It was only last Tuesday that I was hugging Jo on her house boat on the Thames where she lived with husband Brendan and their two children. “Let’s make this an annual thing,” she said. Had I known this was to be our last hug I would have held her a little longer.
Jo was fun, warm, witty and, in her own words, a bit of a hippy. “Dawn”, she said one day, “Some constituents have seen me on TV speaking in Parliament. They tell me I need to smarten up when I’m in the Commons. What do you think?” I was laughing so loud we had to leave the chamber. From then on we gave each other a daily commentary on our respective outfits.
Jo commanded huge respect and would share her experiences of ten years working in war zones. I remember Jo speaking passionately about children as young as seven who were being forced on to the frontline in Syria and of young girls raped in conflicts. Jo reckoned this was the most horrendous period aid workers have ever seen. So she argued strongly that we had to welcome migrants fleeing conflict. She said of her own constituency that there was much more which unites people than divides them and that is true of Brent.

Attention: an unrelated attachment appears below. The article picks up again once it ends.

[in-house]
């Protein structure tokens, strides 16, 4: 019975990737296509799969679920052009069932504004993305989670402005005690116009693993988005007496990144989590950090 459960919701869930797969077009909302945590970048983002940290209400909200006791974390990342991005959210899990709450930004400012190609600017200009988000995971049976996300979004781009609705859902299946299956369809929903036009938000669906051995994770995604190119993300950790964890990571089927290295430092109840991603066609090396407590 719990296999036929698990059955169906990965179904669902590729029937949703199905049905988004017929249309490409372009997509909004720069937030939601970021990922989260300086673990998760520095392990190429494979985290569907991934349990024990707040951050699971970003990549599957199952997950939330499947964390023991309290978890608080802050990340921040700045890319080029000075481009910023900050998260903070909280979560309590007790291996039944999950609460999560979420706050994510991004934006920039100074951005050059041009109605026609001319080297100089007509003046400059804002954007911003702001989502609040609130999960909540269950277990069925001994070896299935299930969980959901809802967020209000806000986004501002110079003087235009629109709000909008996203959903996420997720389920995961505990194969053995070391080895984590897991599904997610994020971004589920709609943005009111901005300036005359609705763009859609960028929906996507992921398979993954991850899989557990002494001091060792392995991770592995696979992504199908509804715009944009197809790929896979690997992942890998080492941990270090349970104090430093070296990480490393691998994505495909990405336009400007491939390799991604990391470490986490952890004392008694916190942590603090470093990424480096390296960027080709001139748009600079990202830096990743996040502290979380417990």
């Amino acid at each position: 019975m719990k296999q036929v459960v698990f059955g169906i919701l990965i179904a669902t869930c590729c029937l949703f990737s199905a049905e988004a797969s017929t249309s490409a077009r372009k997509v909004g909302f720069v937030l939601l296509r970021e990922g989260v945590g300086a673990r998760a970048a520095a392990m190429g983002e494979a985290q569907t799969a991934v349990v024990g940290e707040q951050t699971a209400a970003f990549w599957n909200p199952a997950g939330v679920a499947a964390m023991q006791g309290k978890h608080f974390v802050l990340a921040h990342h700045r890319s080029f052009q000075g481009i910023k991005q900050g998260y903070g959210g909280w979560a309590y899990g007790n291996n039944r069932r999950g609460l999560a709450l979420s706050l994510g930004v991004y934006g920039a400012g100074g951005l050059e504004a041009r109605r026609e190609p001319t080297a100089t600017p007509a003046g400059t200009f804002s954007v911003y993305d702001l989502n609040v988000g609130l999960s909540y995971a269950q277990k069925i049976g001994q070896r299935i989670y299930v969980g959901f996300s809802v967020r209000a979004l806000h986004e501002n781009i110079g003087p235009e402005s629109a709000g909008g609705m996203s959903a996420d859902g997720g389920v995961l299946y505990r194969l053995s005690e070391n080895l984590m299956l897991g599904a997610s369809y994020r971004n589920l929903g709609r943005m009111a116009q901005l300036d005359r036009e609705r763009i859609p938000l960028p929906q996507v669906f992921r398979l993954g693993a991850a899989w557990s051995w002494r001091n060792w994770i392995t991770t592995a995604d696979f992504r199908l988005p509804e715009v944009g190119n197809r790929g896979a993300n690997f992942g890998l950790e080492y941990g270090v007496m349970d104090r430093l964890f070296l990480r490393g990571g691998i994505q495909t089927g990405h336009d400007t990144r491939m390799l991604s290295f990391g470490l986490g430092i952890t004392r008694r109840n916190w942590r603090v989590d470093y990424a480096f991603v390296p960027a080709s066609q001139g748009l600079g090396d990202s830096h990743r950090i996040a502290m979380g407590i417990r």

In Brent we embrace our diversity. We live work and play with people of different backgrounds. And we enjoy the way it enriches our lives. We instinctively reject those who try to encourage hate and division. Brent is the most diverse constituency in Europe and we are proud.
Jo had strong views on the language and tone of domestic politics with British politicians apparently happy to ape the intolerance and extremism of Donald Trump trademark.
The dog whistle campaigning is, divisive and distasteful. It takes people’s legitimate concerns and warps them into hatred and fear of outsiders. What Jo believed in and practiced was the politics of hope and compassion. Hope over fear and Unity over division she was always looking for practical ways to make lives better. #moreincommon